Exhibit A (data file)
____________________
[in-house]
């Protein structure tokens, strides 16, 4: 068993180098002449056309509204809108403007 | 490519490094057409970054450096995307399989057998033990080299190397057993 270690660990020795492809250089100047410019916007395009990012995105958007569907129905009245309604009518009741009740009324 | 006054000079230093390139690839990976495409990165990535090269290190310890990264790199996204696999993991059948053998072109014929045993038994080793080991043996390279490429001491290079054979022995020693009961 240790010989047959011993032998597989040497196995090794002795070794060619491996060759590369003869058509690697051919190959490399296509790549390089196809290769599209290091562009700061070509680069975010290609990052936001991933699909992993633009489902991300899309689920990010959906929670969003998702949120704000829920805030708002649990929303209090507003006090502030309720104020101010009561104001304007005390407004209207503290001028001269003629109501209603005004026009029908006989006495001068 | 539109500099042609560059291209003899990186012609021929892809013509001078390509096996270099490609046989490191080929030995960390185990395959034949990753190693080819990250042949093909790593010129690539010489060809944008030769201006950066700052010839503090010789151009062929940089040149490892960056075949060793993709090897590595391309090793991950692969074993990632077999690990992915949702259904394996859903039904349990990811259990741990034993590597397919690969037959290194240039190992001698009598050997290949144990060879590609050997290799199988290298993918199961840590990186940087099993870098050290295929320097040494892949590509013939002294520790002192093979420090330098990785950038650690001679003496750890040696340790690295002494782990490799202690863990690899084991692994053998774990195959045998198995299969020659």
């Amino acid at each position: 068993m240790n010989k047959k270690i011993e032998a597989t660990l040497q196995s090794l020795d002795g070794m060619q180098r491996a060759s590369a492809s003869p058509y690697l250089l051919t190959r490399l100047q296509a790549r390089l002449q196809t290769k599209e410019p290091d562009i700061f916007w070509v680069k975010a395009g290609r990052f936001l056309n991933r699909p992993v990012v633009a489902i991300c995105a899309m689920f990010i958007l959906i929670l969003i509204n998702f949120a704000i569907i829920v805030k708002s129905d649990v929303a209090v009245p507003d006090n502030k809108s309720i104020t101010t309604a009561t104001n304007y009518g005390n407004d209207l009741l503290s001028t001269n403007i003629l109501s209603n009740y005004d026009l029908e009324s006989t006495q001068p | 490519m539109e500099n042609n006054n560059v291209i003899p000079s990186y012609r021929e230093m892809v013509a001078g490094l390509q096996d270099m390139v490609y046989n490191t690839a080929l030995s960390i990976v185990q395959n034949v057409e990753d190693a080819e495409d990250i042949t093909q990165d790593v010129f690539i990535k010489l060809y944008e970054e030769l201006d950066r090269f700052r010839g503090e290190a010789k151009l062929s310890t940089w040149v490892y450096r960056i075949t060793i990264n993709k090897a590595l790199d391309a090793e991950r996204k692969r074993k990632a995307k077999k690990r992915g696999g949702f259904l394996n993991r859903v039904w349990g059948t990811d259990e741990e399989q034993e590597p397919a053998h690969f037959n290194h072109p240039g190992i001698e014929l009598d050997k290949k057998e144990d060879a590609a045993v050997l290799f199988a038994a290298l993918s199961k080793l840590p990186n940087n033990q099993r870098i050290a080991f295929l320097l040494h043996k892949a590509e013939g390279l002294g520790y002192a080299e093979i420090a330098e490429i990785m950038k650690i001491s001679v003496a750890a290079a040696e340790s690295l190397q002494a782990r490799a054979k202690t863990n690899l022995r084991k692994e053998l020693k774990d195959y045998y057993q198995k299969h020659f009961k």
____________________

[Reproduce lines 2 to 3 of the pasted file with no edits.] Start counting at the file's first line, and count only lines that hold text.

């Protein structure tokens, strides 16, 4: 068993180098002449056309509204809108403007 | 490519490094057409970054450096995307399989057998033990080299190397057993 270690660990020795492809250089100047410019916007395009990012995105958007569907129905009245309604009518009741009740009324 | 006054000079230093390139690839990976495409990165990535090269290190310890990264790199996204696999993991059948053998072109014929045993038994080793080991043996390279490429001491290079054979022995020693009961 240790010989047959011993032998597989040497196995090794002795070794060619491996060759590369003869058509690697051919190959490399296509790549390089196809290769599209290091562009700061070509680069975010290609990052936001991933699909992993633009489902991300899309689920990010959906929670969003998702949120704000829920805030708002649990929303209090507003006090502030309720104020101010009561104001304007005390407004209207503290001028001269003629109501209603005004026009029908006989006495001068 | 539109500099042609560059291209003899990186012609021929892809013509001078390509096996270099490609046989490191080929030995960390185990395959034949990753190693080819990250042949093909790593010129690539010489060809944008030769201006950066700052010839503090010789151009062929940089040149490892960056075949060793993709090897590595391309090793991950692969074993990632077999690990992915949702259904394996859903039904349990990811259990741990034993590597397919690969037959290194240039190992001698009598050997290949144990060879590609050997290799199988290298993918199961840590990186940087099993870098050290295929320097040494892949590509013939002294520790002192093979420090330098990785950038650690001679003496750890040696340790690295002494782990490799202690863990690899084991692994053998774990195959045998198995299969020659």
């Amino acid at each position: 068993m240790n010989k047959k270690i011993e032998a597989t660990l040497q196995s090794l020795d002795g070794m060619q180098r491996a060759s590369a492809s003869p058509y690697l250089l051919t190959r490399l100047q296509a790549r390089l002449q196809t290769k599209e410019p290091d562009i700061f916007w070509v680069k975010a395009g290609r990052f936001l056309n991933r699909p992993v990012v633009a489902i991300c995105a899309m689920f990010i958007l959906i929670l969003i509204n998702f949120a704000i569907i829920v805030k708002s129905d649990v929303a209090v009245p507003d006090n502030k809108s309720i104020t101010t309604a009561t104001n304007y009518g005390n407004d209207l009741l503290s001028t001269n403007i003629l109501s209603n009740y005004d026009l029908e009324s006989t006495q001068p | 490519m539109e500099n042609n006054n560059v291209i003899p000079s990186y012609r021929e230093m892809v013509a001078g490094l390509q096996d270099m390139v490609y046989n490191t690839a080929l030995s960390i990976v185990q395959n034949v057409e990753d190693a080819e495409d990250i042949t093909q990165d790593v010129f690539i990535k010489l060809y944008e970054e030769l201006d950066r090269f700052r010839g503090e290190a010789k151009l062929s310890t940089w040149v490892y450096r960056i075949t060793i990264n993709k090897a590595l790199d391309a090793e991950r996204k692969r074993k990632a995307k077999k690990r992915g696999g949702f259904l394996n993991r859903v039904w349990g059948t990811d259990e741990e399989q034993e590597p397919a053998h690969f037959n290194h072109p240039g190992i001698e014929l009598d050997k290949k057998e144990d060879a590609a045993v050997l290799f199988a038994a290298l993918s199961k080793l840590p990186n940087n033990q099993r870098i050290a080991f295929l320097l040494h043996k892949a590509e013939g390279l002294g520790y002192a080299e093979i420090a330098e490429i990785m950038k650690i001491s001679v003496a750890a290079a040696e340790s690295l190397q002494a782990r490799a054979k202690t863990n690899l022995r084991k692994e053998l020693k774990d195959y045998y057993q198995k299969h020659f009961k």